Some facts remain distressingly constant year upon year in Iraq: One-third of the children there are malnourished, 13 percent die in early childhood, 5,000 children die every month, due mainly to the absence of clean drinking water and basic medical supplies caused by the 10 years of international sanctions.
According to Dr. William Thomson, a clinical specialist from the University of Michigan-Dearborn who has studied conditions in Iraq, there are alarming cases of sudden death among young Iraqi men, attributable in his opinion to no identifiable physical ailment but rather to “stress and the absence of hope.” And 10 years after Operation Desert Storm, the possible impact of depleted uranium weaponry is only now emerging as an international issue.
Through it all, Saddam Hussein remains firmly in power. On the other hand, changes are slowly coming: The governments of the United States and Britain increasingly stand alone in their commitment to maintain and strengthen the isolation of Iraq. The no-fly policy is crumbling as European and Arab countries begin to resume air links and allow humanitarian aid supplies into the country.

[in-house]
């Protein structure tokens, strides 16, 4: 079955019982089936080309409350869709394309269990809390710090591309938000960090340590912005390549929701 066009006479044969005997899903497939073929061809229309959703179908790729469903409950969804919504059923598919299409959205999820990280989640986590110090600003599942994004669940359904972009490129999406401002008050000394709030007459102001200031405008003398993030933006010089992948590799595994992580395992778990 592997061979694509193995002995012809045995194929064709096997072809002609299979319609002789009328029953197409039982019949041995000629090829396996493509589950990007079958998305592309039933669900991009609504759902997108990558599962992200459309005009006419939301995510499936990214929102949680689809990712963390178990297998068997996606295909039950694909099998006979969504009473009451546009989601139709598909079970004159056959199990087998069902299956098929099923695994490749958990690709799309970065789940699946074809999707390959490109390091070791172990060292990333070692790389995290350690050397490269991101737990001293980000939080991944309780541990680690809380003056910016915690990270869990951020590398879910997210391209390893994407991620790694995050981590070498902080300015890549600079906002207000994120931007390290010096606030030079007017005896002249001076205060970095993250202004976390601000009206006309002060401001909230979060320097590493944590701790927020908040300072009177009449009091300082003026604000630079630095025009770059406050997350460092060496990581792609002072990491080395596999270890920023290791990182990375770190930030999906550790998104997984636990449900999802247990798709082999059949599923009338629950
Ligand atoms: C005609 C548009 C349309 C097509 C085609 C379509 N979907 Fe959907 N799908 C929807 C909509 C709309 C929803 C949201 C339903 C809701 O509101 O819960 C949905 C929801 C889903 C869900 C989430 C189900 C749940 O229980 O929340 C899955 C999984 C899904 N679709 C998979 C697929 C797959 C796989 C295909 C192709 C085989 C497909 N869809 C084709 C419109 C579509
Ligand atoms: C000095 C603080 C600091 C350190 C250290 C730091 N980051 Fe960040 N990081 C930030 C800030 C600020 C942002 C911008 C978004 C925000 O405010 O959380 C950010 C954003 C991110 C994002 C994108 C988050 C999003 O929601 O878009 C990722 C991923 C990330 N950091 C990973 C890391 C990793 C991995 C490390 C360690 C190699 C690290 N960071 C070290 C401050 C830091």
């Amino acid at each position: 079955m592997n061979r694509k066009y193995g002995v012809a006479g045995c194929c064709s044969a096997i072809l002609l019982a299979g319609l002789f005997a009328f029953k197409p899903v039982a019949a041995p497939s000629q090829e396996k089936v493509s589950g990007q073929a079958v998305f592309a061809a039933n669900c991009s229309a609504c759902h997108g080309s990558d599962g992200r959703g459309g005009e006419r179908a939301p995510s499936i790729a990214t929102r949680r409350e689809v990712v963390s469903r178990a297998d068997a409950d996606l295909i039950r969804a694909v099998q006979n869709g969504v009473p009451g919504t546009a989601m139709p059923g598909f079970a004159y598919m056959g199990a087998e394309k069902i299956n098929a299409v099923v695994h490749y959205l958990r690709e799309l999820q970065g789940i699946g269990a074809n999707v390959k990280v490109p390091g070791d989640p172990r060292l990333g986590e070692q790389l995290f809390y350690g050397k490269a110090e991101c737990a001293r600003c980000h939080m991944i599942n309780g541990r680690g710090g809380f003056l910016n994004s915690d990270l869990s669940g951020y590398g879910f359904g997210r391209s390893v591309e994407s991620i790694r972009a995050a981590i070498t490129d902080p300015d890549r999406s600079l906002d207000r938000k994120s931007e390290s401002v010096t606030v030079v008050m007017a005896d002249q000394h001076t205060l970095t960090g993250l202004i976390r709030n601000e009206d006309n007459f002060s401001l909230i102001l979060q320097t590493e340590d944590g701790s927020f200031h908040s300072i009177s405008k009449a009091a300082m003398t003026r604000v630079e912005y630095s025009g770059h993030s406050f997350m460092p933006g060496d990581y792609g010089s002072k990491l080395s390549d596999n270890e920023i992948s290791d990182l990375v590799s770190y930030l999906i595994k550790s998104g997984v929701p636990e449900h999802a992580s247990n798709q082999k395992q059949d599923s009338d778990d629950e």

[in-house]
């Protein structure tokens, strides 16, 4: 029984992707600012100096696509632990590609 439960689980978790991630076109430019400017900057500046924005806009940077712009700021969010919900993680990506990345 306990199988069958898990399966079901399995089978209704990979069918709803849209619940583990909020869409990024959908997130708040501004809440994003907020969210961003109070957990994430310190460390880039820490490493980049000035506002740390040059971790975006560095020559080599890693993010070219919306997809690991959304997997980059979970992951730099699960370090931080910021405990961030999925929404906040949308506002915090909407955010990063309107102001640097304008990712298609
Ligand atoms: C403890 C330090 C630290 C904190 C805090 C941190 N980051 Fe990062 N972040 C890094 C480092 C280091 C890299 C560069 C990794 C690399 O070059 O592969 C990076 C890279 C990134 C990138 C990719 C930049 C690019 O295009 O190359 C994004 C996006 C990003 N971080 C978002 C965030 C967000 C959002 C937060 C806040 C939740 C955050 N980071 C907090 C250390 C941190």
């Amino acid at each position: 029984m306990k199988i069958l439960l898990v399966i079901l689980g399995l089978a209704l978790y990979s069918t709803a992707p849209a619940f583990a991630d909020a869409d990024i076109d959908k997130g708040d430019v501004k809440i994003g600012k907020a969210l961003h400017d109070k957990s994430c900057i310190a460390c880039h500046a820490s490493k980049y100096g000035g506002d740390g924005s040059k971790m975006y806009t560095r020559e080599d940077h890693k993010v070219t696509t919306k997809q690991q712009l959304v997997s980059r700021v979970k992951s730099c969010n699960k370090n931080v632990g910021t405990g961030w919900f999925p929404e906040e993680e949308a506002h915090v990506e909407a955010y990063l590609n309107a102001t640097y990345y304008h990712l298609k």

These and other salient facts were reviewed at a Jan. 13 forum, attended by 250 and sponsored by the activist group Metro Detroit Against Sanctions (MDAS), preceded by a silent march at St. James Church in Ferndale. Keynote speaker Carmen Pauls, who recently returned from a year of humanitarian liaison work in Iraq for the Mennonite Central Committee, sees some hopeful signs in the resilience of the Iraqi population despite the general infrastructure and public-health catastrophe of the country.
Metro Detroit Against Sanctions is committed to ending the suffering that has been going on for a decade. The group meets at 5 p.m. on the second and fourth Mondays of each month at the offices of Life and Relief for Development, 17300 W. 10 Mile, Southfield. For further information call 313-297-8808.David Finkel contributed to News Hits, which is edited by Curt Guyette. Guyette can be reached at 313-202-8004 or [email protected]
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